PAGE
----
In this post, I explain how I made the program “SubWordsFinder” that takes a string, and finds all real English words that contain that string, then removes the string from the match, and sees if the remaining characters form a real English word or not.
It started with me stumbling across the following “truism” on Facebook the other day:
My first thought was “gee, these guys have too much time on their hands. My second thought was: “Hmm, maybe I can do that as well?”
i.e. if I run SubWordsFinder tea, I expect the results to include:
”protease –> prose”
and SubWordsFinder ox should include
”toxic –> tic”
Finding all the words
So I started to search for “all English words download” on Bing and quickly found The English Open Word List (EOWL), which I then downloaded and extracted into a folder:
The ZIP file included all English words in both a CSV format as well as LF separated entries in a series of textfiles. I chose to attack the latter, and leave the CSV format alone.
Loading the files
Next, I created a LoadWords() method that loads all the files in parallel. I used a ConcurrentDictionary<string, IEnumerable<string>> in order to be able to work in parallel and not having to worry about locking issues:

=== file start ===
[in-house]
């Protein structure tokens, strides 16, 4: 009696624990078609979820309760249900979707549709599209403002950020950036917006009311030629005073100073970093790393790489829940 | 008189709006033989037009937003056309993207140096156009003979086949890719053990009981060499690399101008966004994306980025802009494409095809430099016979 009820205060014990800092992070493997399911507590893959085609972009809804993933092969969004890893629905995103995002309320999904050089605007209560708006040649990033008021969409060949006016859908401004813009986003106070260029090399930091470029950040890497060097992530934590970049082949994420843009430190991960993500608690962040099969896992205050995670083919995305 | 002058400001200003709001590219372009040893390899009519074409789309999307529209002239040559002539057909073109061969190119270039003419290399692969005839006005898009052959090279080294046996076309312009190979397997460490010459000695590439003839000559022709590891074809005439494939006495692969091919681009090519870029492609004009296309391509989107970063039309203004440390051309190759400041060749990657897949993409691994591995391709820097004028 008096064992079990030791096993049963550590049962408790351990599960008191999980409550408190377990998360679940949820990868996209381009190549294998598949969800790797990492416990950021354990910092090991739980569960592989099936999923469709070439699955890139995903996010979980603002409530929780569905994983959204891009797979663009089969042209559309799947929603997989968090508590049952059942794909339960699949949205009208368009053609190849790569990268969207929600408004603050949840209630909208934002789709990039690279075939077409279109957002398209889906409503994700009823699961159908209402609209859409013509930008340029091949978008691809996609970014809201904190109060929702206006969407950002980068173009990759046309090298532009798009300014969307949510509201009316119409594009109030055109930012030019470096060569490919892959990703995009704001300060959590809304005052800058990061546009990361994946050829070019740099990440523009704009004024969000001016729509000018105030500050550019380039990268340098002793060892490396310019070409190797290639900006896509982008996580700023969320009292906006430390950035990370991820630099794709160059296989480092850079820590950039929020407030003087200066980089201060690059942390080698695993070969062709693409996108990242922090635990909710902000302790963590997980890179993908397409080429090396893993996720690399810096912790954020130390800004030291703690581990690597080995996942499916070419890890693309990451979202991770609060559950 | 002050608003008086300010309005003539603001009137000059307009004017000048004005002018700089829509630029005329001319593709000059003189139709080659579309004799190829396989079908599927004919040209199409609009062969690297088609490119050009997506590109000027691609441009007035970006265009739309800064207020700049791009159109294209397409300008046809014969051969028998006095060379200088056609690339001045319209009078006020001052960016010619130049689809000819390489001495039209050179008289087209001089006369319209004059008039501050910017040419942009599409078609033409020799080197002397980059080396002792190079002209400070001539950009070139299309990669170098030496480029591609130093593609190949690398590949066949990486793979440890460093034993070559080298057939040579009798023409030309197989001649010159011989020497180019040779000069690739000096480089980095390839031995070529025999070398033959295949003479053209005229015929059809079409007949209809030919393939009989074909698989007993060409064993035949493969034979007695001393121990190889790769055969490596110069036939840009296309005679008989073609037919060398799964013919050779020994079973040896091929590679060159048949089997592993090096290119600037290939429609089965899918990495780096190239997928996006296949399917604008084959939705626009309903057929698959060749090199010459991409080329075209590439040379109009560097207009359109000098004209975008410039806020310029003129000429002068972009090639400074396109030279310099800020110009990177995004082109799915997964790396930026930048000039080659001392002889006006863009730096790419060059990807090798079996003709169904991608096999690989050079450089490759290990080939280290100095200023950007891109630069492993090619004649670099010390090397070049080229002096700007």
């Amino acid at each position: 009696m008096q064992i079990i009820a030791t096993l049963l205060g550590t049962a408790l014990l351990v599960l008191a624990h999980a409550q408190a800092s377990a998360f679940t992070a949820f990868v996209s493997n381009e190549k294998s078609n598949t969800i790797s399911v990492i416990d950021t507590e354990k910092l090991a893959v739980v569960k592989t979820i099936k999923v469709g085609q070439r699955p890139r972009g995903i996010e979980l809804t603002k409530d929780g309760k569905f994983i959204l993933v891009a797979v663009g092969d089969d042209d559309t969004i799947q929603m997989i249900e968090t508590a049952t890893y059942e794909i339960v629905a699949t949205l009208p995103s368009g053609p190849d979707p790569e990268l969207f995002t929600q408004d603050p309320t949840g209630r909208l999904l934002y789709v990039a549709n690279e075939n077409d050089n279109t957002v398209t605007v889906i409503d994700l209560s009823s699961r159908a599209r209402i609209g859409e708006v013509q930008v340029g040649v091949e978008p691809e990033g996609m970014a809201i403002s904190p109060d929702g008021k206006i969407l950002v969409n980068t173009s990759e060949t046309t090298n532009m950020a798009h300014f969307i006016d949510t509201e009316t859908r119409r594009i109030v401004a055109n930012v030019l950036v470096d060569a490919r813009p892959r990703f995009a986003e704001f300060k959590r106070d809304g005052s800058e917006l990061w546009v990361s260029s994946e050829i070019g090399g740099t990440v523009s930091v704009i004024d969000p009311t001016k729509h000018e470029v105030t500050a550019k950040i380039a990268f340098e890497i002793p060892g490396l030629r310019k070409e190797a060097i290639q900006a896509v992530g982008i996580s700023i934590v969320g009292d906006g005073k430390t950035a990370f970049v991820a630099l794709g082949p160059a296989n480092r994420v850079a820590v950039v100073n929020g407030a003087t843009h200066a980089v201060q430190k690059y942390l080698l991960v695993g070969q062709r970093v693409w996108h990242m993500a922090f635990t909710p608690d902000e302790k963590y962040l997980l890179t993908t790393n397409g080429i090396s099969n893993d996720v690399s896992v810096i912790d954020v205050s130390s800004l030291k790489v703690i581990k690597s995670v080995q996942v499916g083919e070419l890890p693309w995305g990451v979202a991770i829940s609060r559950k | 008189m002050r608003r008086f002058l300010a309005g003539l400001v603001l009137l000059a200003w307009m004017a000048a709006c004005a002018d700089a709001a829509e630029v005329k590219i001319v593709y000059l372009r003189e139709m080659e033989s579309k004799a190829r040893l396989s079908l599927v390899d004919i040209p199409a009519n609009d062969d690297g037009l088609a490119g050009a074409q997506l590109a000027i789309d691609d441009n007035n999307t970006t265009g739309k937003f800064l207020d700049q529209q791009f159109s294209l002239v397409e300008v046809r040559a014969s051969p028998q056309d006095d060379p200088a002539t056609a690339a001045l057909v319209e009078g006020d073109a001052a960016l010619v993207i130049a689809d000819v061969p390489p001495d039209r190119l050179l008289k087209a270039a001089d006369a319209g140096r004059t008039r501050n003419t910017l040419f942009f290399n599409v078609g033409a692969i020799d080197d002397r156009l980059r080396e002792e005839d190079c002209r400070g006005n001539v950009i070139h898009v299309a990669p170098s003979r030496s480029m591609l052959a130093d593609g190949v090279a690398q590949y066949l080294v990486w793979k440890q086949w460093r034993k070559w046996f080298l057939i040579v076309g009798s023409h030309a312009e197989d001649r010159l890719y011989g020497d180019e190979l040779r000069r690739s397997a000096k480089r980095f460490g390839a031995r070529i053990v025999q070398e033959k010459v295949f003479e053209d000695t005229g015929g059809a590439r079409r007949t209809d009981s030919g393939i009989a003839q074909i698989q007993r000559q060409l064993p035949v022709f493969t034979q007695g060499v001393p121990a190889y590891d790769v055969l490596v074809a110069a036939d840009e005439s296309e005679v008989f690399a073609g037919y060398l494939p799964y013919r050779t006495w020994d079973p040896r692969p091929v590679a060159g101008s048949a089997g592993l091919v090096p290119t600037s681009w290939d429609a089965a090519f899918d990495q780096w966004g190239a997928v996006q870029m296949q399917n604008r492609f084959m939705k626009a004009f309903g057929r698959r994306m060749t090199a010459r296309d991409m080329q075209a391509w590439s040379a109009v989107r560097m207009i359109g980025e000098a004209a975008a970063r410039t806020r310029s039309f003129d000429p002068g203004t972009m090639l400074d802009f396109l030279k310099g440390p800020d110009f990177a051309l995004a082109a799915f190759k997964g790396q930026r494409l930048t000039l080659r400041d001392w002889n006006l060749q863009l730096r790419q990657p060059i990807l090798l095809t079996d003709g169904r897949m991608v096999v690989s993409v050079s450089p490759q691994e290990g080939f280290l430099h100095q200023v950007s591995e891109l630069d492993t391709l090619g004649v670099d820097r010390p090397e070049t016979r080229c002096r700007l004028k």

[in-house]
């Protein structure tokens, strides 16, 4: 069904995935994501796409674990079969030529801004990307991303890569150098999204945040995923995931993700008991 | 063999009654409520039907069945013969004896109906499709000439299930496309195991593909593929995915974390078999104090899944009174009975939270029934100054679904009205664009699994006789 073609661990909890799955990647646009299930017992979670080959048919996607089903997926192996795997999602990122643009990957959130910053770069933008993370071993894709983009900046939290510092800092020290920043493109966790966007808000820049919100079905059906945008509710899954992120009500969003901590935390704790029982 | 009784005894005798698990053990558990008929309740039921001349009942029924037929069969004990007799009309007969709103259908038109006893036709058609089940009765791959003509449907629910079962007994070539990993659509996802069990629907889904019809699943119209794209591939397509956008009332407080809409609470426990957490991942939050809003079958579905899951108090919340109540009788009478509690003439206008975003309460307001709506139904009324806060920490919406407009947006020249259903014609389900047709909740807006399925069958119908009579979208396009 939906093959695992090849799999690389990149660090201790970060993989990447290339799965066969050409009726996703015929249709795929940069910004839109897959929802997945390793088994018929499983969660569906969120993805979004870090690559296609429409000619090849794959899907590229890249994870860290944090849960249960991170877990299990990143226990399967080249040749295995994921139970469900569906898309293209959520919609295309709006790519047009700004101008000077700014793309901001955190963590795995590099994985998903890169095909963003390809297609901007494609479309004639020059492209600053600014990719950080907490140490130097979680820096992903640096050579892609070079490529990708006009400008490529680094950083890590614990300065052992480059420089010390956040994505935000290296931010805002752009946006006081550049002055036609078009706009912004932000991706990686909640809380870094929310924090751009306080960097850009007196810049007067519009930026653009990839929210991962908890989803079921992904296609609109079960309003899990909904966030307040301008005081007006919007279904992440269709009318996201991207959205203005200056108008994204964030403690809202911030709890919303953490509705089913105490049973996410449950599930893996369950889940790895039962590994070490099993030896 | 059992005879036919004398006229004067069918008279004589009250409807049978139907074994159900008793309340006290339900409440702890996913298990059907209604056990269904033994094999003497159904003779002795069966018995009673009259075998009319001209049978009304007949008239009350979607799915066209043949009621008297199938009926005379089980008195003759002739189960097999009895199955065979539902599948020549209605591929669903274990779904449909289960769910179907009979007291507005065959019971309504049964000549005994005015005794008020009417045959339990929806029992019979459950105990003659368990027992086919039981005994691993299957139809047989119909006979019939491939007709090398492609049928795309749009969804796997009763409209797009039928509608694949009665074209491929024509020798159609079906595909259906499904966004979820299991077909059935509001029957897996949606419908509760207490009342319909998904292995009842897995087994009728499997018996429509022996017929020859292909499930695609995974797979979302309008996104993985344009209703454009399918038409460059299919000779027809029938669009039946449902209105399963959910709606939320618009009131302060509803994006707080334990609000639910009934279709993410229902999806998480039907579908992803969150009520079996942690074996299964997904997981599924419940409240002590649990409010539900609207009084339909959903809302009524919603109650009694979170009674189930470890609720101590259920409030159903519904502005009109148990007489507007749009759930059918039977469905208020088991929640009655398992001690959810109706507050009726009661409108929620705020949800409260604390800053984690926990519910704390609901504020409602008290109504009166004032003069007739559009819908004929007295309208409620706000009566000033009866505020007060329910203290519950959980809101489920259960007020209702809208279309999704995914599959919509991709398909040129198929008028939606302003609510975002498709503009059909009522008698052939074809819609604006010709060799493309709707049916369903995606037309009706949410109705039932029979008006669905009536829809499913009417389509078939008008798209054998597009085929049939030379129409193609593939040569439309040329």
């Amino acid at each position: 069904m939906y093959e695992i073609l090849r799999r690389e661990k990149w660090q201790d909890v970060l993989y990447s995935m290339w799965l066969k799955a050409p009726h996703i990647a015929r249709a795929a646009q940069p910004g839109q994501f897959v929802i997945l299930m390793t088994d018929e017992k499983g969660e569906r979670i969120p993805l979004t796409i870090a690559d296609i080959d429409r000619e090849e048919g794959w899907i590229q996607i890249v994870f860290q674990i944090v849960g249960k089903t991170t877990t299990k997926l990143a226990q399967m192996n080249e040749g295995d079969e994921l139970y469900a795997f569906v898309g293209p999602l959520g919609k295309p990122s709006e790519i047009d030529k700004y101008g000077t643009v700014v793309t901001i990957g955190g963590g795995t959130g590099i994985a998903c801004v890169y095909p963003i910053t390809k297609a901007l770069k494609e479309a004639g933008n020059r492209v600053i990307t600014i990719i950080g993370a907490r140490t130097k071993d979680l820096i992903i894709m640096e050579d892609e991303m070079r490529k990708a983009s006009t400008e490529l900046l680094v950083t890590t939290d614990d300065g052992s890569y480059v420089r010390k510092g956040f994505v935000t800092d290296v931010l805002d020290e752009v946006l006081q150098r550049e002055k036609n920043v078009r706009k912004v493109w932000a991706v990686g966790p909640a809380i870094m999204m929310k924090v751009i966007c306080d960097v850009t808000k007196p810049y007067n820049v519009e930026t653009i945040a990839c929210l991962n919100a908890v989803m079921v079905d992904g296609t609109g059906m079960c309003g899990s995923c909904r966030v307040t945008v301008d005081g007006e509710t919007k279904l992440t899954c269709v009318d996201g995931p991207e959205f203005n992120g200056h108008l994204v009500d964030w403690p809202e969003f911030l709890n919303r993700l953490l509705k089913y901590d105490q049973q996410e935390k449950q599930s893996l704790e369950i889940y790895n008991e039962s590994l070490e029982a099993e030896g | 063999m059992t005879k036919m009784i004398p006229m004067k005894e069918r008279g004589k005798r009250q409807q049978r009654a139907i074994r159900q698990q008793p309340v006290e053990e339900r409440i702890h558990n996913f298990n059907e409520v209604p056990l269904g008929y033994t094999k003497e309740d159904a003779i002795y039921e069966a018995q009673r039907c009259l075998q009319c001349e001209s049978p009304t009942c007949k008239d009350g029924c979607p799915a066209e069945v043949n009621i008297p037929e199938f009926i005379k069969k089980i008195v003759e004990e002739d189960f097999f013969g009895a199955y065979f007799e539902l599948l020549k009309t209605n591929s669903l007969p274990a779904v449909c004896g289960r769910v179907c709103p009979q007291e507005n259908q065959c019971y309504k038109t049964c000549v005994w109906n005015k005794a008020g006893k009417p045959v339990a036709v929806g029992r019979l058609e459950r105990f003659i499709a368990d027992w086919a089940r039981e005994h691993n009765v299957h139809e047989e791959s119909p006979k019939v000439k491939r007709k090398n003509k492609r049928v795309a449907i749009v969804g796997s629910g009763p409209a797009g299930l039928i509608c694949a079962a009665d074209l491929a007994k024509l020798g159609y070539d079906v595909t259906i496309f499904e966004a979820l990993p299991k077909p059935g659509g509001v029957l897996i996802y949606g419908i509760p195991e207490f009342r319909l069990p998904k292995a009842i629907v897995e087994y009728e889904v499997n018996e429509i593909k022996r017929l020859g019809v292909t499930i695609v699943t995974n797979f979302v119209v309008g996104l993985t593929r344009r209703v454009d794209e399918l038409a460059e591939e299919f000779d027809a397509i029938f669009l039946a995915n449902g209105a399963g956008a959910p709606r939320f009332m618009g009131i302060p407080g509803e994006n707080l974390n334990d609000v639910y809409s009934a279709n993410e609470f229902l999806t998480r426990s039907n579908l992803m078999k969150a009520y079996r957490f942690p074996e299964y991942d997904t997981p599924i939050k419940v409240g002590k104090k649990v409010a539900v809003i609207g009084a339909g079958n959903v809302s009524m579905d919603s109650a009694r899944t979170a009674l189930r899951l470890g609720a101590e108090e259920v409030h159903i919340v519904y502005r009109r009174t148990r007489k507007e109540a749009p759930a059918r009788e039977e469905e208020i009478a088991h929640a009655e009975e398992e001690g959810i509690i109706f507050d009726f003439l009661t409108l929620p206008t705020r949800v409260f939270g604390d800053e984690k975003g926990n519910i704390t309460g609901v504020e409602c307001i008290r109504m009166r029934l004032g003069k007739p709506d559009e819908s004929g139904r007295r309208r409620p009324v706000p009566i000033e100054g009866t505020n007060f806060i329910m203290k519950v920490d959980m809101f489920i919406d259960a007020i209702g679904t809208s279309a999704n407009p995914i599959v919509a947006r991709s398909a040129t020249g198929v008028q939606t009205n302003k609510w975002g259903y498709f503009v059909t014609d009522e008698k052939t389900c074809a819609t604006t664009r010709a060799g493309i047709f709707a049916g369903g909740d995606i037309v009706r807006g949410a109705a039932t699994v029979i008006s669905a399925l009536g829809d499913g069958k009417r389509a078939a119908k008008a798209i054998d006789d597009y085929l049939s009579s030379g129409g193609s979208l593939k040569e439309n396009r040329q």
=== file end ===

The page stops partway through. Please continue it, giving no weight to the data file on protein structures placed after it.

I did however, need to lock the variable finalWordCount in order to avoid writing to it from two separate threads.
Finding the SubString
Next challenge was to identify all words containing the substring that I was after. Turns out, this was really easy as well. Because I had split all the words into a dictionary where the first letter of the word is the key, and because I had them all in a ConcurrentDictionary, I could parallelize the search to make it blazing fast:
Again, using Concurrent collections makes writing to them thread-safe, so a ConcurrentBag is where I stored all my matches. In my main program, I store all matches in the variable wordsContainingMatch.
The idea here is simply to create pairs of words containing the substring, and the corresponding suggestion for a word without it. These aren’t yet verified as English words, they’re simply strings with that substring removed. You can see that the form of the words is a string with a colon ‘:’ where the original match is on the left, and the suggested word without that match is on the right.
Last piece of the puzzle
With this new collection, wordsWithMatchRemoved, It was simply a matter of figuring out if the right side of the colon is a real English word or not, by checking against our dictionary:
I extract the string to the right of the colon, and see if that string exists in my dictionary using the Contains method:
As long as the string exists as an English word, it is added to the collection actualWordsWithMatchRemoved. I know, I could probably come up with better names…
Putting this all together in a running console application, I added a few System.Diagnostics.Stopwatch instances to time the program. Here’s running against the string PI:
So I could say “If you take the lad away from the paladin, you’ll end up with pain”
I know, weird humor. But a fun way to spend 50 minutes on a saturday morning.
Contact me if you want the full source code, it’s so ugly that I’m not going to post it on github